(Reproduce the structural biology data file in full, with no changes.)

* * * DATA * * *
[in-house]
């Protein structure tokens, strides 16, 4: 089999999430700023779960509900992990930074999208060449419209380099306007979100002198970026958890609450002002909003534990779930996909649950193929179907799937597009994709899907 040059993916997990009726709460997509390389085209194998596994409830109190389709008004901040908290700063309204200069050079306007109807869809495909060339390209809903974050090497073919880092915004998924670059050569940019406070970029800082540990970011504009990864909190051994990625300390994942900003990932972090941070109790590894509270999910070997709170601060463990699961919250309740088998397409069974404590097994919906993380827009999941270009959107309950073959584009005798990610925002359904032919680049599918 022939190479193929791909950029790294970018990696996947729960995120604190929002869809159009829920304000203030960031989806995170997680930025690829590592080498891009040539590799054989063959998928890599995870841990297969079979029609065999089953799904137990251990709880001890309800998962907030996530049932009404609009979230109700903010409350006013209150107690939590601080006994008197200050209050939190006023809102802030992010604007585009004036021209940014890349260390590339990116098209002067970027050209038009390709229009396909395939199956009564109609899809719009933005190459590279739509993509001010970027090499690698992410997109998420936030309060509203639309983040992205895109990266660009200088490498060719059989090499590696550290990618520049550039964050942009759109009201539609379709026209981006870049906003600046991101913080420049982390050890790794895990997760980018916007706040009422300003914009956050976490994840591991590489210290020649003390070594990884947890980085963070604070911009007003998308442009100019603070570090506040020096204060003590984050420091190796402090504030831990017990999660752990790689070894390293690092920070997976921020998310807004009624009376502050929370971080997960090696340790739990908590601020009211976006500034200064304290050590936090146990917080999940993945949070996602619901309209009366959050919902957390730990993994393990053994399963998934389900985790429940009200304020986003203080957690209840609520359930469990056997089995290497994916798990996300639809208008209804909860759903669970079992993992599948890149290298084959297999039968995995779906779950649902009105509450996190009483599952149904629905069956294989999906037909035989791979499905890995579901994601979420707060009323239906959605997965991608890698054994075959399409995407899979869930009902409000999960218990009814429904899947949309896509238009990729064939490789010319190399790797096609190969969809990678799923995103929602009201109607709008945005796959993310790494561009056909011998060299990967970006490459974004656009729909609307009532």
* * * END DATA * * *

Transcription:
[in-house]
């Protein structure tokens, strides 16, 4: 089999999430700023779960509900992990930074999208060449419209380099306007979100002198970026958890609450002002909003534990779930996909649950193929179907799937597009994709899907 040059993916997990009726709460997509390389085209194998596994409830109190389709008004901040908290700063309204200069050079306007109807869809495909060339390209809903974050090497073919880092915004998924670059050569940019406070970029800082540990970011504009990864909190051994990625300390994942900003990932972090941070109790590894509270999910070997709170601060463990699961919250309740088998397409069974404590097994919906993380827009999941270009959107309950073959584009005798990610925002359904032919680049599918 022939190479193929791909950029790294970018990696996947729960995120604190929002869809159009829920304000203030960031989806995170997680930025690829590592080498891009040539590799054989063959998928890599995870841990297969079979029609065999089953799904137990251990709880001890309800998962907030996530049932009404609009979230109700903010409350006013209150107690939590601080006994008197200050209050939190006023809102802030992010604007585009004036021209940014890349260390590339990116098209002067970027050209038009390709229009396909395939199956009564109609899809719009933005190459590279739509993509001010970027090499690698992410997109998420936030309060509203639309983040992205895109990266660009200088490498060719059989090499590696550290990618520049550039964050942009759109009201539609379709026209981006870049906003600046991101913080420049982390050890790794895990997760980018916007706040009422300003914009956050976490994840591991590489210290020649003390070594990884947890980085963070604070911009007003998308442009100019603070570090506040020096204060003590984050420091190796402090504030831990017990999660752990790689070894390293690092920070997976921020998310807004009624009376502050929370971080997960090696340790739990908590601020009211976006500034200064304290050590936090146990917080999940993945949070996602619901309209009366959050919902957390730990993994393990053994399963998934389900985790429940009200304020986003203080957690209840609520359930469990056997089995290497994916798990996300639809208008209804909860759903669970079992993992599948890149290298084959297999039968995995779906779950649902009105509450996190009483599952149904629905069956294989999906037909035989791979499905890995579901994601979420707060009323239906959605997965991608890698054994075959399409995407899979869930009902409000999960218990009814429904899947949309896509238009990729064939490789010319190399790797096609190969969809990678799923995103929602009201109607709008945005796959993310790494561009056909011998060299990967970006490459974004656009729909609307009532």